In a way yes, having a medical professional who actually understands what is going on lead the response would have saved us about 350k lives and $5 trillion. Because we had an incompetent moron trump running things we had to pay the ultimate price.

    In a way no, because the main issue is that govt did not lay out or enforce any plan of action. That's not a health care issue, it's a regulation.issue. We had Dr Fauci saying what to do, the idiotic White House just didnt listen to him.

    So, I guess I'm undecided.
    On the idea that they would have dropped the deaths by 350k ... The US has around 1/4th of the total reported covid cases in the world and 1/4 of the deaths. The death rate is pretty consistent. Most first world countries have similar infection rates, so are you suggesting national health care would reduce the infection rate by 8+ times (or lower than any western nation, or about 8000 cases per 1M people)? Or that they would somehow make more people survive?

    I'm in no way suggesting the US has done a good job at this, just questioning the idea that anybody or any body could reduce the US death rate by 85%.

    (also, keep in mind the US has done more testing per capita than the every major country out there other than the UK which will naturally result in more positive cases being found)

    Maybe it's you who is brain washed.

  14. #14
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    Quote Originally Posted by Scoots View Post
    On the idea that they would have dropped the deaths by 350k ... The US has around 1/4th of the total reported covid cases in the world and 1/4 of the deaths. The death rate is pretty consistent. Most first world countries have similar infection rates, so are you suggesting national health care would reduce the infection rate by 8+ times (or lower than any western nation, or about 8000 cases per 1M people)? Or that they would somehow make more people survive?

    I'm in no way suggesting the US has done a good job at this, just questioning the idea that anybody or any body could reduce the US death rate by 85%.

    (also, keep in mind the US has done more testing per capita than the every major country out there other than the UK which will naturally result in more positive cases being found)

    Maybe it's you who is brain washed.
    If we have 1/4 the cases and 1/4 the deaths, while having less than 1/20 the world population, then clearly the spread is much worse here than the rest of the world.

    Yes, the consistent death rate hurts the country with the worse spread.

    I dont know what national health care would do exactly, but I know a competent science based response would have us using mandatory distancing, travel restriction, and screening measures starting in January 2019. If we did that we would have prolonged those march april surges until this winter. That's a HUGE difference.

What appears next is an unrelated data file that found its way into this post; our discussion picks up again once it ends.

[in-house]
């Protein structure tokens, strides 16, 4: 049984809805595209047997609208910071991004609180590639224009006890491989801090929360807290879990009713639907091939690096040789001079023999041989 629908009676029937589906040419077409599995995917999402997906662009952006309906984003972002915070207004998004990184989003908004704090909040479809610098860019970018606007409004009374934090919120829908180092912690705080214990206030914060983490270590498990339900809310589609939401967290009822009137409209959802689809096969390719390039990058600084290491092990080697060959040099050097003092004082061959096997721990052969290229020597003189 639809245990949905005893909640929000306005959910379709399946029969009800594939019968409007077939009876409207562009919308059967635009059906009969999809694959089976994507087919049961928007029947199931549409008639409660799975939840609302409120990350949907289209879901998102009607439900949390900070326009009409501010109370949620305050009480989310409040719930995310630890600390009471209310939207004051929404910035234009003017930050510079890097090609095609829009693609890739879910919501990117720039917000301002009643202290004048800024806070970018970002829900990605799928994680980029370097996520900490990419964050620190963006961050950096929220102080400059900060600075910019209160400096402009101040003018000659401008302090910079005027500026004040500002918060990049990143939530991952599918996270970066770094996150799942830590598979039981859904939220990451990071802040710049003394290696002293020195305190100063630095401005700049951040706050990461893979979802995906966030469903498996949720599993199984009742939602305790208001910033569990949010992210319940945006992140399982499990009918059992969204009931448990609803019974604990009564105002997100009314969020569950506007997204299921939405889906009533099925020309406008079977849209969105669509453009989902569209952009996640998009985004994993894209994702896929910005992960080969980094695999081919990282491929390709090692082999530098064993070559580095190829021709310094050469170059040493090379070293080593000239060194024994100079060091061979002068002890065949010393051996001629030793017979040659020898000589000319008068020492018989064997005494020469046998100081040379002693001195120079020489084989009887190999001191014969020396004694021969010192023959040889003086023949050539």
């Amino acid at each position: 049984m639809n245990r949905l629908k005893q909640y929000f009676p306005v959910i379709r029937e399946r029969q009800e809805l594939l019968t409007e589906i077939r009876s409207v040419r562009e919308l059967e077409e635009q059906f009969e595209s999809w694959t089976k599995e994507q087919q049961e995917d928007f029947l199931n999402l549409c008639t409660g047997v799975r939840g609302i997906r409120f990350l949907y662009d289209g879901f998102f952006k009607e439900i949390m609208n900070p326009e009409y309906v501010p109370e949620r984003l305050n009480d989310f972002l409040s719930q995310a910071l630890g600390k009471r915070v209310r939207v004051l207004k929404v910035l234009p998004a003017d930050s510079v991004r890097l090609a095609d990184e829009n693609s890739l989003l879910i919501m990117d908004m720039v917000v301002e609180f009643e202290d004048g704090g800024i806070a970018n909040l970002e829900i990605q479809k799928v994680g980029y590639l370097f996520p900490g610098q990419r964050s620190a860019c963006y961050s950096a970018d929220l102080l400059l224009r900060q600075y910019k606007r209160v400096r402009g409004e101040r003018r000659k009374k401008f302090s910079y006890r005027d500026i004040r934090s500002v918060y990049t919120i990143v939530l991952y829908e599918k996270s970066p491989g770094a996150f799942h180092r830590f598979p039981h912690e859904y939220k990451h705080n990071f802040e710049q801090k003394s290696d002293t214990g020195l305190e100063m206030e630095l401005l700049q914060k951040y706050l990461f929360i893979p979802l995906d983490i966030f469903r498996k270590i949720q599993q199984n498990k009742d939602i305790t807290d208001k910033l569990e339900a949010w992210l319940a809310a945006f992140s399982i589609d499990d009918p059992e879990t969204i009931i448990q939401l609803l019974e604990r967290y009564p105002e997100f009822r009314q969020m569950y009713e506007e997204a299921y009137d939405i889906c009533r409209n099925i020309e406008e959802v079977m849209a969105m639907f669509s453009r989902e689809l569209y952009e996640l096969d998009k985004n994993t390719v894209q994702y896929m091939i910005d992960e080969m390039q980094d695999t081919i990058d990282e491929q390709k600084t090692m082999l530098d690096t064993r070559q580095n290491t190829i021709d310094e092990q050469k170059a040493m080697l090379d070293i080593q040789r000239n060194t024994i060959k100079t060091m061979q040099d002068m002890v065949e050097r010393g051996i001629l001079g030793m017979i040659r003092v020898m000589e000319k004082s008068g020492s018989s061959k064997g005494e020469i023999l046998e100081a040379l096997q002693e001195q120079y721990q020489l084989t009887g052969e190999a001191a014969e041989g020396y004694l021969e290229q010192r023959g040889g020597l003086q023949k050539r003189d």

US testing more isnt the reason our numbers are high, as you mentioned yourself our death rate is in line with everyone else. The spread (and subsequent death) is much worse here.

    Belgium just banned all leisure travel, exactly what I was saying CA, WA, and NY should do back in February...

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  15. #15
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    Yes, a national healthcare system would have been better because state governments had such different reactions on how to handle COVID the whole situation was made even worse. Nothing was going to stop the Trump administration from not taking the disease seriously, so it probably wouldn't have helped a lot considering who was in charge, but COVID is a prime example of why we need Universal healthcare in this country.

    https://www.pewsocialtrends.org/2020...not%20employed.

    https://www.commonwealthfund.org/pub...erage-pandemic

    15% of U.S. adults say that they were personally laid off or lost a job because of the coronavirus outbreak, 56% of lower-income workers (among that 15%) are still unemployed. 7.7 million workers lost their health coverage when they were laid off or let go, affecting another 6.9 million dependents. That's 14.6 million people who lost their health coverage solely because of the pandemic. The United States pays more in healthcare than any other nation yet we have millions who don't have access to healthcare. Millions more lost coverage because of what it did to economic output.

    Our current healthcare system contributed to how bad things have gotten with COVID, it's one of the biggest issues. A national health care system would not have solved all problems everywhere, COVID was always going to be very bad, but there is no denying that our current system has contributed to how bad things have gotten.

    The thing that made COVID as bad as it's been is inaction from our leaders. We should actually shut down and paid people to stay home. $2,000/month to stay home, except to buy food or other emergencies. Wear a mask when out in public or pay a big fine. Instead, we gave billions of dollars to big business while people were forced to stay home, not be able to work, and starve/get evicted. Our leaders politicized the whole thing and spread misinformation. It got people killed, and did severe damage to the economy.
    Last edited by TylerSL; 01-24-2021 at 02:22 AM.